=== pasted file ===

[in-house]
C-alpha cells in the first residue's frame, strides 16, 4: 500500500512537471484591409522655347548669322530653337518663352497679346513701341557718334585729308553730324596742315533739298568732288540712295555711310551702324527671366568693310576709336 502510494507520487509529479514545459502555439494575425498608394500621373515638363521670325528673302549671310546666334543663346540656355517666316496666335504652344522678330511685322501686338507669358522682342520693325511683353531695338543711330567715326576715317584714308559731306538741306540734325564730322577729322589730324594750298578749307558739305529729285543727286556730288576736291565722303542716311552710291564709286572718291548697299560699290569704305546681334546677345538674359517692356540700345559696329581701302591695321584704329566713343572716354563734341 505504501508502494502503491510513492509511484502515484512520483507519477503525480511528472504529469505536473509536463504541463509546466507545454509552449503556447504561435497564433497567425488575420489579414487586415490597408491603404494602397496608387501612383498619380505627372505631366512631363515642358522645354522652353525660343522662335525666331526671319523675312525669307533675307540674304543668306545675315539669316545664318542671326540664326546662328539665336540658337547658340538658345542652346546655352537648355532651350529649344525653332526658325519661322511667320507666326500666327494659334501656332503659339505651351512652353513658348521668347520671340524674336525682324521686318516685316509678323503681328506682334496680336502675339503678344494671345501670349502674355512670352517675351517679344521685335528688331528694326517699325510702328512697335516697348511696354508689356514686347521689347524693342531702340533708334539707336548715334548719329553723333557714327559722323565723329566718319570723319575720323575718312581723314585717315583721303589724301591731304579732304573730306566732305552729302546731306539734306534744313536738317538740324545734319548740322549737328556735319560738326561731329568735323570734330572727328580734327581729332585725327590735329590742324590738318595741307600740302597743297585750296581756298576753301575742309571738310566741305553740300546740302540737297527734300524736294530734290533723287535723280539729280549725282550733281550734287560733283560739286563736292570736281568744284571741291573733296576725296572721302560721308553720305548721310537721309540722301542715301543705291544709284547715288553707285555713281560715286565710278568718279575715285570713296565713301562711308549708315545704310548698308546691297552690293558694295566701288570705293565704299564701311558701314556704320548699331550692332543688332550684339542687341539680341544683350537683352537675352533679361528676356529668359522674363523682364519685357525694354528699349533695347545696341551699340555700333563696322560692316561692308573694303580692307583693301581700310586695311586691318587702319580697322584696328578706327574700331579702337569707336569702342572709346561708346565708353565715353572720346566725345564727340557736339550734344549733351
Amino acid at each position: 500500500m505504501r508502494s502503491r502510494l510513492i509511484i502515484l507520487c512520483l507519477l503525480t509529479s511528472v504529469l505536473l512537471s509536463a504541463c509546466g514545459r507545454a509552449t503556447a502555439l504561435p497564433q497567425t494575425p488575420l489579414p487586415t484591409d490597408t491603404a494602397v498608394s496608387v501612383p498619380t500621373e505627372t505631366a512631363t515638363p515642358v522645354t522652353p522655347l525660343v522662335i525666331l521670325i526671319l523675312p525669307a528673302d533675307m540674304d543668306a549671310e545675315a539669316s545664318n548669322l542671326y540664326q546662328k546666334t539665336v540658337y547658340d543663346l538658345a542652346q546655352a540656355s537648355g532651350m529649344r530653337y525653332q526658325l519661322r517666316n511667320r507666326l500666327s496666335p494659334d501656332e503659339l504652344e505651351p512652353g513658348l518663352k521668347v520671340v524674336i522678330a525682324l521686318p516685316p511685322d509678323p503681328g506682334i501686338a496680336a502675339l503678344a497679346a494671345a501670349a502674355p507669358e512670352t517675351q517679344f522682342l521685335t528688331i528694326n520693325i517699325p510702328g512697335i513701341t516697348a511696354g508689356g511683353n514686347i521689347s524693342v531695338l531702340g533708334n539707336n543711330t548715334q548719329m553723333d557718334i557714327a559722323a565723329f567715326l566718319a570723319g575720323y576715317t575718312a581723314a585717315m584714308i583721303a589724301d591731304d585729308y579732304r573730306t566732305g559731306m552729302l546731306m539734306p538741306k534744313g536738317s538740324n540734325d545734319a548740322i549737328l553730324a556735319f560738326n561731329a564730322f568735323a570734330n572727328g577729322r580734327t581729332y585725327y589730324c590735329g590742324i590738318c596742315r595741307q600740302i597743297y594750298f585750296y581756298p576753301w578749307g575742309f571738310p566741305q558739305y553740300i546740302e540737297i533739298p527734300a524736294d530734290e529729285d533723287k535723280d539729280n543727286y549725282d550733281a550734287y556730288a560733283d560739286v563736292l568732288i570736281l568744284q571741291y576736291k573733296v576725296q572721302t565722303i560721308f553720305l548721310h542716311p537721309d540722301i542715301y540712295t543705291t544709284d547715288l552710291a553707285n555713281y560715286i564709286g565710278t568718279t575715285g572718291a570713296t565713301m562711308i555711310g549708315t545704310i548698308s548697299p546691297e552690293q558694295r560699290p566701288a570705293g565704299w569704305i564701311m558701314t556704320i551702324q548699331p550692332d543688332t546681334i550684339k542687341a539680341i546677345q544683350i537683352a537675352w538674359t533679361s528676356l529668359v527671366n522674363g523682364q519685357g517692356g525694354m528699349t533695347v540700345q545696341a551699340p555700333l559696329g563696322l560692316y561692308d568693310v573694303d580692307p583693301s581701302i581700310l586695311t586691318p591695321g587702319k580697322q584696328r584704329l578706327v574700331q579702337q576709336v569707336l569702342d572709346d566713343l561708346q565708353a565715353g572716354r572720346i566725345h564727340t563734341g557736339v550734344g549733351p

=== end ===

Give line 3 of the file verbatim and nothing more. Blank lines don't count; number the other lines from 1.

Amino acid at each position: 500500500m505504501r508502494s502503491r502510494l510513492i509511484i502515484l507520487c512520483l507519477l503525480t509529479s511528472v504529469l505536473l512537471s509536463a504541463c509546466g514545459r507545454a509552449t503556447a502555439l504561435p497564433q497567425t494575425p488575420l489579414p487586415t484591409d490597408t491603404a494602397v498608394s496608387v501612383p498619380t500621373e505627372t505631366a512631363t515638363p515642358v522645354t522652353p522655347l525660343v522662335i525666331l521670325i526671319l523675312p525669307a528673302d533675307m540674304d543668306a549671310e545675315a539669316s545664318n548669322l542671326y540664326q546662328k546666334t539665336v540658337y547658340d543663346l538658345a542652346q546655352a540656355s537648355g532651350m529649344r530653337y525653332q526658325l519661322r517666316n511667320r507666326l500666327s496666335p494659334d501656332e503659339l504652344e505651351p512652353g513658348l518663352k521668347v520671340v524674336i522678330a525682324l521686318p516685316p511685322d509678323p503681328g506682334i501686338a496680336a502675339l503678344a497679346a494671345a501670349a502674355p507669358e512670352t517675351q517679344f522682342l521685335t528688331i528694326n520693325i517699325p510702328g512697335i513701341t516697348a511696354g508689356g511683353n514686347i521689347s524693342v531695338l531702340g533708334n539707336n543711330t548715334q548719329m553723333d557718334i557714327a559722323a565723329f567715326l566718319a570723319g575720323y576715317t575718312a581723314a585717315m584714308i583721303a589724301d591731304d585729308y579732304r573730306t566732305g559731306m552729302l546731306m539734306p538741306k534744313g536738317s538740324n540734325d545734319a548740322i549737328l553730324a556735319f560738326n561731329a564730322f568735323a570734330n572727328g577729322r580734327t581729332y585725327y589730324c590735329g590742324i590738318c596742315r595741307q600740302i597743297y594750298f585750296y581756298p576753301w578749307g575742309f571738310p566741305q558739305y553740300i546740302e540737297i533739298p527734300a524736294d530734290e529729285d533723287k535723280d539729280n543727286y549725282d550733281a550734287y556730288a560733283d560739286v563736292l568732288i570736281l568744284q571741291y576736291k573733296v576725296q572721302t565722303i560721308f553720305l548721310h542716311p537721309d540722301i542715301y540712295t543705291t544709284d547715288l552710291a553707285n555713281y560715286i564709286g565710278t568718279t575715285g572718291a570713296t565713301m562711308i555711310g549708315t545704310i548698308s548697299p546691297e552690293q558694295r560699290p566701288a570705293g565704299w569704305i564701311m558701314t556704320i551702324q548699331p550692332d543688332t546681334i550684339k542687341a539680341i546677345q544683350i537683352a537675352w538674359t533679361s528676356l529668359v527671366n522674363g523682364q519685357g517692356g525694354m528699349t533695347v540700345q545696341a551699340p555700333l559696329g563696322l560692316y561692308d568693310v573694303d580692307p583693301s581701302i581700310l586695311t586691318p591695321g587702319k580697322q584696328r584704329l578706327v574700331q579702337q576709336v569707336l569702342d572709346d566713343l561708346q565708353a565715353g572716354r572720346i566725345h564727340t563734341g557736339v550734344g549733351p